North Carolina Car Accident Theory – Talking to the Driver Who Just Hit You

February 7, 2012, by Michael A. DeMayo

After a North Carolina auto accident – even a minor one, such as a fender bender at a red light or a scrape on the freeway – you enter a kind of primitive physiological state. Your body knows that it’s under threat, and stress reactions kick in. Your adrenaline may jack up. Your blood pressure may rise. You may experience extreme anger as well as focus. If you’re injured, your body may go into shock. A lot of things happen, both psychologically and physically, in other words – even if the accident is minor.

When you get out of your vehicle and talk to the driver or motorcyclist or trucker who hit you, you’re still operating, physiologically, from this primitive state. It’s normal, in such a situation, to feel extreme animosity and anger because you’ve had your need for safety fundamentally threatened. So, you may end up saying or even doing things that you would never do in “real life.” You might curse at an old lady or threaten to punch a scared teenager. You might make accusations that have no bearing or, conversely, apologizing for something that you didn’t even do. Some of these communication mistakes are unfortunate but inconsequential. If you call an old lady an SOB, you might regret it later, but it might not hurt your potential to obtain compensation in North Carolina auto accident case. But if you engage in other behaviors – such as admitting fault as a “gut reaction” when you weren’t indeed in fact at fault, that admission can come back to haunt your case.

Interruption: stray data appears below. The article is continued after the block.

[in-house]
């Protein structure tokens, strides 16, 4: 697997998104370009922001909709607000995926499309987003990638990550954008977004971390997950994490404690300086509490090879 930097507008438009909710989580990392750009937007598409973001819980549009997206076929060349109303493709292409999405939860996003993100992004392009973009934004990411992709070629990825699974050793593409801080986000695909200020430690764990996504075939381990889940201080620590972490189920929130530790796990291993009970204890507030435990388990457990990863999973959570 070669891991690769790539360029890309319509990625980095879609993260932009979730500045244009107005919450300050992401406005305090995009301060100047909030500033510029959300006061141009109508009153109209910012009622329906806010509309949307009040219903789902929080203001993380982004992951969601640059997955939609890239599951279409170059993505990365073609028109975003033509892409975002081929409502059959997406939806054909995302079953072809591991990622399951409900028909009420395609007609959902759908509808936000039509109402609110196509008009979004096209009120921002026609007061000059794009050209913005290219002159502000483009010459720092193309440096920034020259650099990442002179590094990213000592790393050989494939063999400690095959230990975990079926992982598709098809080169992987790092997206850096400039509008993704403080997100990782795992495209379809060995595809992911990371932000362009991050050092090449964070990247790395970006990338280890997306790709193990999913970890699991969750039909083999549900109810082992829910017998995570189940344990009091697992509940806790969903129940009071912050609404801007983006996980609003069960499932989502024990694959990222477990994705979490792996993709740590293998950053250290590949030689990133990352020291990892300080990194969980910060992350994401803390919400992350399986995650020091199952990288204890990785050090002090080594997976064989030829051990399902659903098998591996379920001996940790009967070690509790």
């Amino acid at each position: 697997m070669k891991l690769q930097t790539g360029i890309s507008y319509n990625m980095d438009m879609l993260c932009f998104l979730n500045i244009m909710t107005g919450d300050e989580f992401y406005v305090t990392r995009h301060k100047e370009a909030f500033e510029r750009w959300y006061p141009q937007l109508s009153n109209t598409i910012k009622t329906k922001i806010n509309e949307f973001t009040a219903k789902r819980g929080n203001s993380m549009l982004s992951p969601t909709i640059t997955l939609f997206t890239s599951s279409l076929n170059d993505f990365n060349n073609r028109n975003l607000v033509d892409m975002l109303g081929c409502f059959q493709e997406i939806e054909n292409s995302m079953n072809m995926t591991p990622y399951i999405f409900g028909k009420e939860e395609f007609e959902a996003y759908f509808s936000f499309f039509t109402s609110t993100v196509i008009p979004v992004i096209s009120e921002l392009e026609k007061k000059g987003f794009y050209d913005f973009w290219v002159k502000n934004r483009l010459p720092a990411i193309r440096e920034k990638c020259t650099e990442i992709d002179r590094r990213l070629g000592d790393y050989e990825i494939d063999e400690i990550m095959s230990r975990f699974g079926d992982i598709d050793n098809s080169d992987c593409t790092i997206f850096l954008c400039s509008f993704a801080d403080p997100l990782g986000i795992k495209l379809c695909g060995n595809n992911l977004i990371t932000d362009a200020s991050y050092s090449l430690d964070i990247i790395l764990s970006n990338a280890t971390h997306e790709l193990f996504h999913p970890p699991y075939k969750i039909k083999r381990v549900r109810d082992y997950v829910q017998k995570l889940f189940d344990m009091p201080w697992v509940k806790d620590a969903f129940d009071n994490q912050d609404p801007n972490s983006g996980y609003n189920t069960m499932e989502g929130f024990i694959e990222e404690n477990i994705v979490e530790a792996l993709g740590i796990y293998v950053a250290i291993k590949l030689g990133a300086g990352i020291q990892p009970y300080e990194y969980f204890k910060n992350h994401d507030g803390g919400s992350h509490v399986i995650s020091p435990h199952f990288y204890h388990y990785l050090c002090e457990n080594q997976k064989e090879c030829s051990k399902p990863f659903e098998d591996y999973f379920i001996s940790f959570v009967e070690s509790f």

To protect yourself from ever having to be in this position, you need to practice how to communicate with people while you’re under stress. Techniques abound to help people become better listeners and more calm and cool in dangerous circumstances. One philosophy of communication you may wish to explore is Dr. Marshall Rosenberg’s Nonviolent Communication philosophy. Rosenberg teaches his students to listen for the “feelings and needs” behind aggressive and angry external statements. For instance, the driver who cursed at you may not be angry because at “you;” rather, he is angry because his need for safety was not met. It’s a subtle distinction, but it’s an important one, since it liberates you from responsibility for other people’s feelings. Likewise, when you get in contact with your own feelings and needs, you are less likely to “take things personally” and more likely to be resourceful, compassionate, and even empathetic in situations where you are under stress.

Learning NVC communication is by no means easy or simple or intuitive. But Rosenberg’s students have compiled many anecdotes in which NVC training helped them to deal with extremely such stressful situations – being robbed, being threatened in public, etc. By connecting with yourself and with others at moments of anger, you can defuse situations that could otherwise turn ugly and also protect and preserve your chances for maximizing justice and obtaining the best possible recovery and resolution.

More Web Resources;

What Happens to the Brain During Periods of Extreme Stress

Nonviolent Communication Website

 
 

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